Friday, March 25, 2005

Nine innings: 03.25.05

As happy as Papi, I'm breezing through nine innings before I board a bird bound for Ft. Myers to check in on the champs . . .

1) Even though my, er, "hindquarters" haven't fit comfortably into a grandstand seat since I was slightly older than a fetus, I'm jacked and pumped with the news that the Red Sox will remain at Fenway for the forseeable future. My reason is simple: I want to see my daughter's awe-struck eyes the first time she walks up the ramp and becomes engulfed by the breathtaking sea of green. I imagine it will be an exact replica of the look my parents saw on this 8-year-old's mug one perfect day in the summer of '78.

2) Interesting question sent to me a few days ago by "KP," one of my 12 readers - heretofore known as the Dirty Dozen:

I think most fans would agree that not only was last year's Sox team the best we have seen in terms of talent, but also in terms of likable players that are easy to root for. Damon, Ramirez, Foulke, Mueller, Varitek. They all seem like great guys, genuine. Which made me wonder about the opposite -- what was the most unlikable Sox team of your time as a fan (i'm guessing the last 20 years) and who is most unlikable player?

Let me tell you, I had to think about this one just about as long as it would take me to say "You're damn straight I will!" if a scantily clad Jennifer Aniston . . . (thwack!) . . . c'mon, you know I'm just kidding, dear. Anyway, yeah, this one was easy to answer:

Until George Steinbrenner develops the technology to clone himself - and I have on good authority that he has a trained pack of evil monkey scientists working on it as we sleep - the 2001 Red Sox will go down in baseball history as the most despicable collection of personalities ever to share a clubhouse. Carl Everett, who was not only insane but the evil kind of insane, was the ringleader of the jerks, and the indisputable answer to your second question. I can't imagine disliking an athlete more . . . and yet he was barely the worst of the mangy crew. You also had Dante Bichette a spacey, washed-up semi-slugger who was as delusional about his own ability as any athlete I've ever encountered; Mike Lansing, a pompous, talentless ass-clown who's inflated self-image almost rivaled Bichette's; and pitching coach/manager Joe Kerrigan, who won 8 major-league games and carried himself with the arrogant righteousness of someone who won 308. The nice guys - Derek Lowe, Scott Hatteberg, Manny Ramirez - were poisoned by the atmosphere, Varitek and Pedro were injured and nowhere to be found, and Shea Hillenbrand was so influenced by it all that he morphed from a likeable, wide-eyed rookie into a standoffish, confrontational dinkus in a matter of months.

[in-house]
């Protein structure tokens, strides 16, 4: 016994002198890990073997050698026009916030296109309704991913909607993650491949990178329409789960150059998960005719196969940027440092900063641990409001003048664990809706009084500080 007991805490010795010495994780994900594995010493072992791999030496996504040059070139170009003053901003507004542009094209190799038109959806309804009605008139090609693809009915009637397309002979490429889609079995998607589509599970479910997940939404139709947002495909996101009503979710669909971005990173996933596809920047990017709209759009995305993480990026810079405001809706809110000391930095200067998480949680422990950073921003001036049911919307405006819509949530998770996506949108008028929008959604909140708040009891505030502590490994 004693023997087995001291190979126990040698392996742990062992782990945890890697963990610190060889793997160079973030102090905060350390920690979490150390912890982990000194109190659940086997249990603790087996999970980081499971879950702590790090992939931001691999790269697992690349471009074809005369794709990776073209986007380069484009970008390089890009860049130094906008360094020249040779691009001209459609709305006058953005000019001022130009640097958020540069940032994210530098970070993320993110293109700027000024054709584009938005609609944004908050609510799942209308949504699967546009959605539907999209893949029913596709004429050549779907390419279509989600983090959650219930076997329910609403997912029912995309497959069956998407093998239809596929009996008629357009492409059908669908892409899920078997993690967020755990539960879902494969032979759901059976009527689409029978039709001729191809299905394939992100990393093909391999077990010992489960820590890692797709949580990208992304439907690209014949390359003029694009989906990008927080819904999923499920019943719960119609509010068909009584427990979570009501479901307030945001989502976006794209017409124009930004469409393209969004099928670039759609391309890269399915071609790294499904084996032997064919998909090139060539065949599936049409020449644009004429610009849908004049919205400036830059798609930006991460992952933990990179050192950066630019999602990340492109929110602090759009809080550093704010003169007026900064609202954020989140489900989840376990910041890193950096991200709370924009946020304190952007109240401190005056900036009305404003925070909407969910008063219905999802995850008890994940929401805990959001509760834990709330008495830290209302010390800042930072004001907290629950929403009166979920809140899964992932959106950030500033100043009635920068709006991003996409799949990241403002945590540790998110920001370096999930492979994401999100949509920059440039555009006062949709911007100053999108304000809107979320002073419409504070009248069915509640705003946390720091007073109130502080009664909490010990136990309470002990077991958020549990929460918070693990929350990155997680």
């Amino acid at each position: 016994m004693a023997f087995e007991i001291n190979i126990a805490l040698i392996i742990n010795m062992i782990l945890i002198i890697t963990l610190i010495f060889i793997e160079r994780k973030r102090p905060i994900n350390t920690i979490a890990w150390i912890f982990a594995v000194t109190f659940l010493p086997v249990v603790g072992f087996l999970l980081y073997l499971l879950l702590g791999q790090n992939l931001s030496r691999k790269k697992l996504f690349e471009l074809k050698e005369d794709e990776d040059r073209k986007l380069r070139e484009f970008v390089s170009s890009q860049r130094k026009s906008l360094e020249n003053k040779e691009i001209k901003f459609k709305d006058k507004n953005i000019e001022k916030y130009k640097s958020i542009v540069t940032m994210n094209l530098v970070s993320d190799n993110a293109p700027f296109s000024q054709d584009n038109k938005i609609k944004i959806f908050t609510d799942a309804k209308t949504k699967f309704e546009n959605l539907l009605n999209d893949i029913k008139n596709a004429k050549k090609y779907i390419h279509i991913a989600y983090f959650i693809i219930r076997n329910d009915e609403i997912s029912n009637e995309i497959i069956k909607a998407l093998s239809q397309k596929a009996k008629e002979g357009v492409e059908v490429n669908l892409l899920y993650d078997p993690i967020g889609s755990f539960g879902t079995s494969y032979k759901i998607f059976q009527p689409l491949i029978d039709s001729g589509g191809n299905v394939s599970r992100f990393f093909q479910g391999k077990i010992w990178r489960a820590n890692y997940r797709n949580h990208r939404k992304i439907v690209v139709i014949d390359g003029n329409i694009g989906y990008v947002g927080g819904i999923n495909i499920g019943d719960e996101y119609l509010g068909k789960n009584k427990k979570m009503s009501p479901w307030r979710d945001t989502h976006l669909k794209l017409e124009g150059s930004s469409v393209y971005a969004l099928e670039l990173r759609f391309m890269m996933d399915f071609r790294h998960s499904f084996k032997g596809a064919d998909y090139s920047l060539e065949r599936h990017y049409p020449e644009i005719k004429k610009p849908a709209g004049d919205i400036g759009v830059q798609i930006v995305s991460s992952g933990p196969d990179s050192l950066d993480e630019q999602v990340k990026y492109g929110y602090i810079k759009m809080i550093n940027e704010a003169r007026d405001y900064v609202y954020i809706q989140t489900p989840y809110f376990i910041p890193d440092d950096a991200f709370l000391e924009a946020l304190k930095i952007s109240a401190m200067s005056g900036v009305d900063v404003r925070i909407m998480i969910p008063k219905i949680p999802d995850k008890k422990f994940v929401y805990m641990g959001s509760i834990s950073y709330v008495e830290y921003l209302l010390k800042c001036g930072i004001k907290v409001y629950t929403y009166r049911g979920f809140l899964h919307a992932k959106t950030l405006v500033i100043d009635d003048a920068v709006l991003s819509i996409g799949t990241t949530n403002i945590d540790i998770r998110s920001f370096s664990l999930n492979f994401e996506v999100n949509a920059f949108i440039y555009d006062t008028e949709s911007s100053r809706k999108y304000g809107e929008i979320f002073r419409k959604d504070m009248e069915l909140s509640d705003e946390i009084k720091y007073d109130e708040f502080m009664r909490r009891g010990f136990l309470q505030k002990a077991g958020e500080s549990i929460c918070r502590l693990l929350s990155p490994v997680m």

It was awful. Ugh. I feel like I need a shower now. I hate even talking about that collection of individuals. (Team is not the appropriate word here.) That season was the only time in my 27 years (nice guess) as a fan that I stopped paying attention while they were still mathematically in contention. Thank goodness those days - and those players - are long gone.

3) One of the simple perks of my job is having access to the Globe's electronic archives, which contain just about every word that was published in the paper the last 30 years. For a newspaper nerd like me, it's a treasure trove of great stuff, and during my moments of downtime lately, I've been looking up the some of the classic sportswriting that inspired Young Me to want to do this for a living: the Leigh Montville and Ray Fitzgerald columns remain remarkably engaging and relevant decades after they were published, and Will McDonough was a great read 'til his last day. But what I'm really digging are Peter Gammons's old Sunday baseball notes columns from the late '70s and early '80s, and if you read his work back when no other baseball writer could touch his fastball, you know this: The Globe could make a killing if it sold a collection of this stuff in book form. The Juan Bustabad and Mike Brown references would be worth the cover price alone.